The case against the US triple-A rating

By:
Jeremy Weltman
Published on:

US indicators are slowly improving, but Euromoney’s country-risk experts are still not as confident in its creditworthiness compared with the rating agencies. The question is why?

The US is a prime triple-A investment, according to Fitch and Moody’s. However, with S&P a dissenter – awarding a lower AA+ rating for the past three years on a stable outlook – and Euromoney’s survey suggesting its risks are a touch higher, US bond safety is far from guaranteed.

Euromoney’s country-risk score of 75.6 out of a possible 100 points – where a higher score is safer and a lower one more risky – places the US 16th on its global rankings table, comprising 189 sovereign issuers worldwide.

That puts it within the second of ECR’s five tiered categories, equivalent to an A- to AA credit rating, lower than any of the credit ratings it is assigned.

 

Euromoney’s survey has a solid track record in gauging creditworthiness, predicting ratings actions and identifying value in CDS spreads. Its contributors are asked to quantify 15 economic, political and structural risk indicators, which are then added to scores for access to capital, credit ratings and debt indicators to provide the total risk score.

The US score has remained fairly steady for the past couple of years after falling sharply in the wake of the failure of Lehman Brothers in 2008, with some interim volatility in the wake of last year’s government shutdown.

The score is now improving, but slowly, rising by less than one point this year – and one place in the rankings – suggesting there are still some doubts among Euromoney’s 51-strong panel of US economists and other country-risk experts.

More than one risk factor to weigh up

A comparison of the US with tier-one, triple-A rated Canada, ranking ninth, helps to shed some light on its perceived weaker fundamentals.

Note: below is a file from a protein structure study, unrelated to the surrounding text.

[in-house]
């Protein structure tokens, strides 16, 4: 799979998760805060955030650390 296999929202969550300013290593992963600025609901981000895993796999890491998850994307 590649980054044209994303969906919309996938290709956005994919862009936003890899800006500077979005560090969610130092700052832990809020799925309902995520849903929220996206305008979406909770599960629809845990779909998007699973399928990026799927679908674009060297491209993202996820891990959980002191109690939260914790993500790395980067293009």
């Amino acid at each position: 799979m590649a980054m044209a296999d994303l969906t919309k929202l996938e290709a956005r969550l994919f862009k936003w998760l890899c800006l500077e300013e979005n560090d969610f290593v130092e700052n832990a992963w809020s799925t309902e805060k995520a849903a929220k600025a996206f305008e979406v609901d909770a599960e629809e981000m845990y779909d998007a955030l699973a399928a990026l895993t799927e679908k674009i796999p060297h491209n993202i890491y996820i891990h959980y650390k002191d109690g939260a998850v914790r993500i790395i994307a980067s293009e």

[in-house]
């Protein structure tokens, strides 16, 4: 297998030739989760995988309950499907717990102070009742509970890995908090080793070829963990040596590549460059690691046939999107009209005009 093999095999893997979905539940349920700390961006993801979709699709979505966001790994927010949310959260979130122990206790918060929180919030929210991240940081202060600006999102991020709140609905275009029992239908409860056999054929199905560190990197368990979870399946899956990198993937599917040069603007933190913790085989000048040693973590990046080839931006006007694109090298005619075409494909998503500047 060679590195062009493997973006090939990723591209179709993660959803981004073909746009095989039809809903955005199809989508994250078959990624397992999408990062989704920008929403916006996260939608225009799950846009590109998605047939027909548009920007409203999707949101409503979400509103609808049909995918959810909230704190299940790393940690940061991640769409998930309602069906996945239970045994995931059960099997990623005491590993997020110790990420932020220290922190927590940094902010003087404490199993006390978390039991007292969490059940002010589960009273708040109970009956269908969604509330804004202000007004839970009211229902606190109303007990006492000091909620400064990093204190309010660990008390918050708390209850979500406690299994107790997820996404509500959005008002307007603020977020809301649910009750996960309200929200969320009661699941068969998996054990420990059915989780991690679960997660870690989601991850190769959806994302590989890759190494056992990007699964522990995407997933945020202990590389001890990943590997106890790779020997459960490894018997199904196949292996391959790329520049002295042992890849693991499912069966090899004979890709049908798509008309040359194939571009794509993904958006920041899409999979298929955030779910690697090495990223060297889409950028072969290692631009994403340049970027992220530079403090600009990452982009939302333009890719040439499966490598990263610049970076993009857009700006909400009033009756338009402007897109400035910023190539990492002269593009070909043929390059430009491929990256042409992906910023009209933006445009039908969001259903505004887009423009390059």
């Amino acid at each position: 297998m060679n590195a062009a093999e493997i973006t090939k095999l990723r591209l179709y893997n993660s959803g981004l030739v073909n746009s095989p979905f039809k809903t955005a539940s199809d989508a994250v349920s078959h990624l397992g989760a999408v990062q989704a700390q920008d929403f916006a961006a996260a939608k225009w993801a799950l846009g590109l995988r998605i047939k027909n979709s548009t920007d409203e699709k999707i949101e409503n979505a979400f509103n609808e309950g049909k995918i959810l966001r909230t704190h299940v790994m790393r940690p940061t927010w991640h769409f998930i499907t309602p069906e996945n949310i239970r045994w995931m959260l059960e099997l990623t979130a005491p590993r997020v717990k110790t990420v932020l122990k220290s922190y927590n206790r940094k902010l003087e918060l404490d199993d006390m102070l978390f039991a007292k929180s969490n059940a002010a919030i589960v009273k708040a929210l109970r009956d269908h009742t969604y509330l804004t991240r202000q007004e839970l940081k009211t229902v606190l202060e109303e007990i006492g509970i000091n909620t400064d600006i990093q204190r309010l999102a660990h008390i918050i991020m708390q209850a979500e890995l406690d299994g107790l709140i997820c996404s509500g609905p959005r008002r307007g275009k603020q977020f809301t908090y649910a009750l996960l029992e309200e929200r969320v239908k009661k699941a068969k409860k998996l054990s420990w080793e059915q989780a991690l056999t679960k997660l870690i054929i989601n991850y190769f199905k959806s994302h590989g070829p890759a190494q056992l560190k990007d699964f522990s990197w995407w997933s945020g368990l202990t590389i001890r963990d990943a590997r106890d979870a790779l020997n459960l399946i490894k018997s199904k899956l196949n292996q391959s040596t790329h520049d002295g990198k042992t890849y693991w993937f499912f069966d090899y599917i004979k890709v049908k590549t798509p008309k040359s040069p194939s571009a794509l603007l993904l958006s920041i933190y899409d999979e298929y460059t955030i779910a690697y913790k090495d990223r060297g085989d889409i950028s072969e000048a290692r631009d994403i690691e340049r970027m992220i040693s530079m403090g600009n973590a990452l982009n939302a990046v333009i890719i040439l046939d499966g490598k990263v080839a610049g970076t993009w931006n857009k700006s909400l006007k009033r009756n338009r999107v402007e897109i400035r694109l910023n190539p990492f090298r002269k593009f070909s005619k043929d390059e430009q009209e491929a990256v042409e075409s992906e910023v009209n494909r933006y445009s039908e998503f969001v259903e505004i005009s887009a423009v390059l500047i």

Canada receives higher scores for all five of its economic risk sub-factors: bank stability, the economic-GNP outlook, monetary policy/currency stability, employment/unemployment and government finances. The latter shows the largest gap (see chart), with Canada scoring 7.4 out of 10, but the US a mere 5.1 – a differential that can be easily explained in light of their contrasting fiscal trends.

 

Canada’s net lending position (its fiscal deficit) is narrowing from a peak of 4.9% of GDP in 2010 to 2.5% this year, according to the IMF’s current World Economic Outlook. The structural deficit will come in below 2% of GDP, and gross debt, having peaked last year at 89.1% of GDP, will ease to 87.4%.

The US deficit is around 6.6% of GDP, despite narrowing since 2009 when it ballooned to 14.7% in the wake of the financial meltdown. The US structural deficit will be 5% of GDP this year, with gross debt exceeding 105% of GDP and a net debt burden of 82% – double that predicted for Canada.

The US Bipartisan Budget Act and the raising of the debt ceiling were, in the IMF’s words, "important steps to reduce fiscal risks". However, as the IMF also warns: "The need for a medium-term fiscal adjustment to ensure a downward path for the public debt remains."

As an issuer of the world’s reserve currency, US creditworthiness is a relative term, and many of its political risk factors, including capital repatriation, corruption, transparency and institutions, are of no particular concern, all scoring admirably – if a touch lower than Canada.

New York-based Lance Widner, senior director and portfolio strategist at Oppenheimer Asset Management, states: "An AA-equivalent rating is still not bad in the aftermath of the global financial crisis, and is still a long way from suggesting the US isn’t going to make good on its debt repayments."

US fiscal indicators are nevertheless worse than those for the eurozone as a whole, and as previous lockdowns arising from the composition of Congress and the Senate highlight, there are still risks from the regulatory and policymaking environment, and government instability.

Widner is leaning towards a higher score (and rating) with the economy improving and a quantitative-easing exit strategy following, but is not quite convinced, arguing: "The rating agencies have not always been right during large-scale downturns."

Washington DC-based IMF senior economist Andreas Jobst believes the US risk profile is suffering from a range of problems, including its fiscal indicators, negative surprises in the Q1 GDP report, and uncertainty with respect to monetary policy, with "the US Fed in particular having a hard time communicating its strategy to the markets", he says.

There are also several structural risks lurking in the background, including population ageing and productivity growth to factor in. 

Incredibly, some 50 million Americans are defined as living in poverty, putting pressure on healthcare and other entitlement spending, which is projected to rise from 9.8% of GDP in 2013 to more than 14% by 2039, suggests CBO’s Long-Term Budget Outlook. 

Worst-case scenarios show the public debt rising to 190% of GDP by 2038, putting pressure on future governments to act.

This article was originally published by ECR. To find out more, register for a free trial at  Euromoney Country Risk.